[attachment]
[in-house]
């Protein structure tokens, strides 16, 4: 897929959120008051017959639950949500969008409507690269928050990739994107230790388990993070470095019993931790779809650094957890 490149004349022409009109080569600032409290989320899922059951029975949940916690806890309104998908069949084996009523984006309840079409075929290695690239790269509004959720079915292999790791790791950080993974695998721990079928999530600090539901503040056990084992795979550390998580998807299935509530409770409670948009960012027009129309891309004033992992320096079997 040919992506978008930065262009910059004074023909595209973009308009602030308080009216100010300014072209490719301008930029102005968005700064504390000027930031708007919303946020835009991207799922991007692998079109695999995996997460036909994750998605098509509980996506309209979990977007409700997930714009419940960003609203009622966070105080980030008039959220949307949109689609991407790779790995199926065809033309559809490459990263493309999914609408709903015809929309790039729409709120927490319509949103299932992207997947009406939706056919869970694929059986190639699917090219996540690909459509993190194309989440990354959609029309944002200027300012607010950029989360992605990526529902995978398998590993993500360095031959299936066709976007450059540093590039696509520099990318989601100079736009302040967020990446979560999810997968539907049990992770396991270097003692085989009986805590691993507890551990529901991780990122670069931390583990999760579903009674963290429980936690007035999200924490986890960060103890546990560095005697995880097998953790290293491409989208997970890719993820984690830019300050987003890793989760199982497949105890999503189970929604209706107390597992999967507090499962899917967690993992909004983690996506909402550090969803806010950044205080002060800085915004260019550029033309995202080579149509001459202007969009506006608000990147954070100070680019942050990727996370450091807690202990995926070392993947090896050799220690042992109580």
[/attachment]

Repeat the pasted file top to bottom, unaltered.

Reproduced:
[in-house]
């Protein structure tokens, strides 16, 4: 897929959120008051017959639950949500969008409507690269928050990739994107230790388990993070470095019993931790779809650094957890 490149004349022409009109080569600032409290989320899922059951029975949940916690806890309104998908069949084996009523984006309840079409075929290695690239790269509004959720079915292999790791790791950080993974695998721990079928999530600090539901503040056990084992795979550390998580998807299935509530409770409670948009960012027009129309891309004033992992320096079997 040919992506978008930065262009910059004074023909595209973009308009602030308080009216100010300014072209490719301008930029102005968005700064504390000027930031708007919303946020835009991207799922991007692998079109695999995996997460036909994750998605098509509980996506309209979990977007409700997930714009419940960003609203009622966070105080980030008039959220949307949109689609991407790779790995199926065809033309559809490459990263493309999914609408709903015809929309790039729409709120927490319509949103299932992207997947009406939706056919869970694929059986190639699917090219996540690909459509993190194309989440990354959609029309944002200027300012607010950029989360992605990526529902995978398998590993993500360095031959299936066709976007450059540093590039696509520099990318989601100079736009302040967020990446979560999810997968539907049990992770396991270097003692085989009986805590691993507890551990529901991780990122670069931390583990999760579903009674963290429980936690007035999200924490986890960060103890546990560095005697995880097998953790290293491409989208997970890719993820984690830019300050987003890793989760199982497949105890999503189970929604209706107390597992999967507090499962899917967690993992909004983690996506909402550090969803806010950044205080002060800085915004260019550029033309995202080579149509001459202007969009506006608000990147954070100070680019942050990727996370450091807690202990995926070392993947090896050799220690042992109580």